I rolled on to my back, looking at the glow in the dark stickers I placed on the ceiling when I moved here. They are forty cents per packet, or were. I used to collect them all those long years ago when I lived in San Francisco. On the harbor, there was Mikey’s Drug Store.
Mikey was a good friend of my mother. He would always be saying things like, “Y’all lookin’ fine today, little Leo. Ya look more like your mother each day” and “Where is Jane today, Leo?” And I would always answer, “At work” or “ I forget.” He always would greet me with a warm smile. I missed him. He was the only person that I had left.
“Don’t forget to take lunch with you.” Mrs. A waved as we walked to the school bus. “Have a good day.” Dave waved back at her.
“Hurry up, Dave,” I said.
He turned around and scurried after me, probably hoping that the bus would wait for him, or that he’d still have time to play Nintendo before the bell rang. When we got off the bus, he trailed off behind me.
“What are you following me for?” I asked.
“There are these two boys who beat me up, and all the boys are afraid of you, and I thought — ” He stopped in mid-sentence, pushing back his black bangs back from his forehead, which looked exotic against his pale skin.
“Boys, afraid of me?” We finally got to my locker. “Yeah right.”
“Oh.” Dave looked at his watch. “It’s time for class. I gotta go, bye.”
I put away my bag and started to head to class. “See ya.”
“So I, like, said, ‘Who do you think you’re talking to.’ And he was like, ‘A random girl?’ so I said… ” Britney, the Barbie girl of the class, chatted away with Harley.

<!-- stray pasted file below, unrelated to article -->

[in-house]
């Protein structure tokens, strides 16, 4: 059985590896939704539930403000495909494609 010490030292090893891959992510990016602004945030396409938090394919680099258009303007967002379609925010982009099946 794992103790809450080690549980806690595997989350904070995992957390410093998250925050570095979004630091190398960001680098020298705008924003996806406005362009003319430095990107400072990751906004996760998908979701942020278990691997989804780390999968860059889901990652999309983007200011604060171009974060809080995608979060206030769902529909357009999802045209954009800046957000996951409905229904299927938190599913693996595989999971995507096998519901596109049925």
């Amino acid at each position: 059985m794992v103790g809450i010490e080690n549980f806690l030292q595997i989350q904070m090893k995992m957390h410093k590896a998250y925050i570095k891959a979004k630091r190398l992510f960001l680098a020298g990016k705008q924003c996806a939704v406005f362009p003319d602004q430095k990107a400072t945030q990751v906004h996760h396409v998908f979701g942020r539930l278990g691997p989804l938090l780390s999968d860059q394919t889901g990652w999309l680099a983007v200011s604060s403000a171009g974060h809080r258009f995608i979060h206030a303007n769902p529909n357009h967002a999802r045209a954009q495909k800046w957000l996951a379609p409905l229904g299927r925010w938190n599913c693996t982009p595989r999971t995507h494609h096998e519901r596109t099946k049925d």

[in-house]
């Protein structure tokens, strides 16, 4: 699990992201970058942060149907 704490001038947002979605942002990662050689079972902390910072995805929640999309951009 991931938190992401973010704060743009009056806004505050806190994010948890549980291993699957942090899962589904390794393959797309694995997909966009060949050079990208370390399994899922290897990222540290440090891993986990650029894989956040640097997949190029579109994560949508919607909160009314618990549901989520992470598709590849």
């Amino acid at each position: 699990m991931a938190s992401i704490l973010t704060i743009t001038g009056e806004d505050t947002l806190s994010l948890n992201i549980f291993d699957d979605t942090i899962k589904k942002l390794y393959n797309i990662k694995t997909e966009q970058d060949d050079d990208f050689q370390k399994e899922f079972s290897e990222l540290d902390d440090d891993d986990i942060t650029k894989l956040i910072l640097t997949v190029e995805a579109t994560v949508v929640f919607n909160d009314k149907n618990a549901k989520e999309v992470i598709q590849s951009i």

“Carman claimed that they, “are as annoying as a chipmunk pretending to be a baboon,” and I believed her.
“Can you two please stop.” I covered my ears. It was Max talking. He was always the one to tried to stop them.
“Oooh,” Britney teased. “Maxie waxy doesn’t like noise. It wakes him up and scares him.”
Harley laughed. “Do you need a bottle to stop your pouting?” She held her canteen up in the air. “Drink up, boy.” I couldn’t help snickering to that, because as much as I hated them, their jokes cracked me up, and also because otherwise they’d drag me into this.
“I would appreciate it if you stopped teasing me as well,” he said, his face turning red. “It’s very irritating.” He looked at me. “Right, Leo.”
“Does Maxy waxy have a girlfriend?” Harley asked. “Is Maxy waxy’s feelings hurt, so he had to bring in little Leo?”
“Arghh!” I felt my nails digging into my head. “You just had to drag me into this!” Max looked as if he was going to say something, but I spoke first. “Really, Max? Really.”
“Oh, little Leo’s crying, wah wah.” Britney started to rub her eyes. “I’m Leo, and I’m a baby. Wah.” She grinned at Harley.
“Then you must be the first braindead blond to step on the planet!” I stood up and turned to Harley. “And you must be the only redhead to ever catch on fire!” I slammed my fists on my desk and ran to the girls bathroom.
I looked into the mirror and saw a girl. She looked like she was 15 or so, and she had long blond hair that trailed down to her hips, she was wearing a black T-shirt with words written on it saying I don’t go down without a fight, and baggy jeans. That girl in the mirror was me, or the person they saw.
I shut myself in a stall and started to cry, not because I was sick of the bullying, but because I couldn’t stand being here, here in this school, in this place, in this town. There was nowhere that I could go that would leave me be. Every day, it was the same thing over and over and over again. I’m sick of it! I thought. I can’t do this anymore! I’m leaving! That’s when I decided to run away. I couldn’t just stay at this place anymore. I’d stayed there for too long.
I walked out of the bathroom and thought to myself. Give it one day, I thought. One day until I’ll leave this place forever. Just finish today.
Chapter Two: Run Away